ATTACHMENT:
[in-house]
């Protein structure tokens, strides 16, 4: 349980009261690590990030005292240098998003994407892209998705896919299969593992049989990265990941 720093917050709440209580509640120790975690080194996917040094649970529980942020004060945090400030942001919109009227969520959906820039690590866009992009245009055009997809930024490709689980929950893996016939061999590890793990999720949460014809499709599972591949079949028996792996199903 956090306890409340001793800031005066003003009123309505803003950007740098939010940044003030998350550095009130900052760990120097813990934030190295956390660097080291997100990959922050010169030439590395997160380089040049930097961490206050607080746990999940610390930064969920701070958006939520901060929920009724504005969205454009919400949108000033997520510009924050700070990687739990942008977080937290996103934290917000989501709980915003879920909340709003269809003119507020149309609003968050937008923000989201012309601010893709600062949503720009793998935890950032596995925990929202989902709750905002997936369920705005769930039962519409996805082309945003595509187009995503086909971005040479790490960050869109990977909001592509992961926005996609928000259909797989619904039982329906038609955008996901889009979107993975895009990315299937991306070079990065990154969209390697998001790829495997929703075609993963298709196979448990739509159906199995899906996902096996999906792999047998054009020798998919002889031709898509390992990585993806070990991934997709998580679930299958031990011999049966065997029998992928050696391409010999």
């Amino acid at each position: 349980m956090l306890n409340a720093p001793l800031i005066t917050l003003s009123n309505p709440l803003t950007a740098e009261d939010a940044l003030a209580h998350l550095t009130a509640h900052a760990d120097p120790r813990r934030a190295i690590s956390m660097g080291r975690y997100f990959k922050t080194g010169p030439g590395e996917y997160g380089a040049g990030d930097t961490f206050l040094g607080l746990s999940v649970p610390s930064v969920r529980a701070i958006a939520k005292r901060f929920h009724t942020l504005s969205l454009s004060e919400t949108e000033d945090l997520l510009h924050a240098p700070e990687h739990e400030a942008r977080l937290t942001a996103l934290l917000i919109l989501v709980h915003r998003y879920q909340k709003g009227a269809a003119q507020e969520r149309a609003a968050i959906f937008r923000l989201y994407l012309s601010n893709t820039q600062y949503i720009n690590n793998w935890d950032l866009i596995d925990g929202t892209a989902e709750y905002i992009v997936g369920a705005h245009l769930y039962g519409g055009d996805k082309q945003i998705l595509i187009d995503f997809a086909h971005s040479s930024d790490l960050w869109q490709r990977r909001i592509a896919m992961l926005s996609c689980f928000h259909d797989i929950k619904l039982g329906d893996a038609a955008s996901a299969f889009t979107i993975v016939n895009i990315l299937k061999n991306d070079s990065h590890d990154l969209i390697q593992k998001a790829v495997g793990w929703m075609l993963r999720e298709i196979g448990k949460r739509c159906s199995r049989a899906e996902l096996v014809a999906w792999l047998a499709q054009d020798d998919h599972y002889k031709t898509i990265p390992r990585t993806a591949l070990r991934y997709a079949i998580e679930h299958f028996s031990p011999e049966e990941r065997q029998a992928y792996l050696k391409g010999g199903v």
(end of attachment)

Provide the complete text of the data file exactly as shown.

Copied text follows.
[in-house]
């Protein structure tokens, strides 16, 4: 349980009261690590990030005292240098998003994407892209998705896919299969593992049989990265990941 720093917050709440209580509640120790975690080194996917040094649970529980942020004060945090400030942001919109009227969520959906820039690590866009992009245009055009997809930024490709689980929950893996016939061999590890793990999720949460014809499709599972591949079949028996792996199903 956090306890409340001793800031005066003003009123309505803003950007740098939010940044003030998350550095009130900052760990120097813990934030190295956390660097080291997100990959922050010169030439590395997160380089040049930097961490206050607080746990999940610390930064969920701070958006939520901060929920009724504005969205454009919400949108000033997520510009924050700070990687739990942008977080937290996103934290917000989501709980915003879920909340709003269809003119507020149309609003968050937008923000989201012309601010893709600062949503720009793998935890950032596995925990929202989902709750905002997936369920705005769930039962519409996805082309945003595509187009995503086909971005040479790490960050869109990977909001592509992961926005996609928000259909797989619904039982329906038609955008996901889009979107993975895009990315299937991306070079990065990154969209390697998001790829495997929703075609993963298709196979448990739509159906199995899906996902096996999906792999047998054009020798998919002889031709898509390992990585993806070990991934997709998580679930299958031990011999049966065997029998992928050696391409010999």
């Amino acid at each position: 349980m956090l306890n409340a720093p001793l800031i005066t917050l003003s009123n309505p709440l803003t950007a740098e009261d939010a940044l003030a209580h998350l550095t009130a509640h900052a760990d120097p120790r813990r934030a190295i690590s956390m660097g080291r975690y997100f990959k922050t080194g010169p030439g590395e996917y997160g380089a040049g990030d930097t961490f206050l040094g607080l746990s999940v649970p610390s930064v969920r529980a701070i958006a939520k005292r901060f929920h009724t942020l504005s969205l454009s004060e919400t949108e000033d945090l997520l510009h924050a240098p700070e990687h739990e400030a942008r977080l937290t942001a996103l934290l917000i919109l989501v709980h915003r998003y879920q909340k709003g009227a269809a003119q507020e969520r149309a609003a968050i959906f937008r923000l989201y994407l012309s601010n893709t820039q600062y949503i720009n690590n793998w935890d950032l866009i596995d925990g929202t892209a989902e709750y905002i992009v997936g369920a705005h245009l769930y039962g519409g055009d996805k082309q945003i998705l595509i187009d995503f997809a086909h971005s040479s930024d790490l960050w869109q490709r990977r909001i592509a896919m992961l926005s996609c689980f928000h259909d797989i929950k619904l039982g329906d893996a038609a955008s996901a299969f889009t979107i993975v016939n895009i990315l299937k061999n991306d070079s990065h590890d990154l969209i390697q593992k998001a790829v495997g793990w929703m075609l993963r999720e298709i196979g448990k949460r739509c159906s199995r049989a899906e996902l096996v014809a999906w792999l047998a499709q054009d020798d998919h599972y002889k031709t898509i990265p390992r990585t993806a591949l070990r991934y997709a079949i998580e679930h299958f028996s031990p011999e049966e990941r065997q029998a992928y792996l050696k391409g010999g199903v």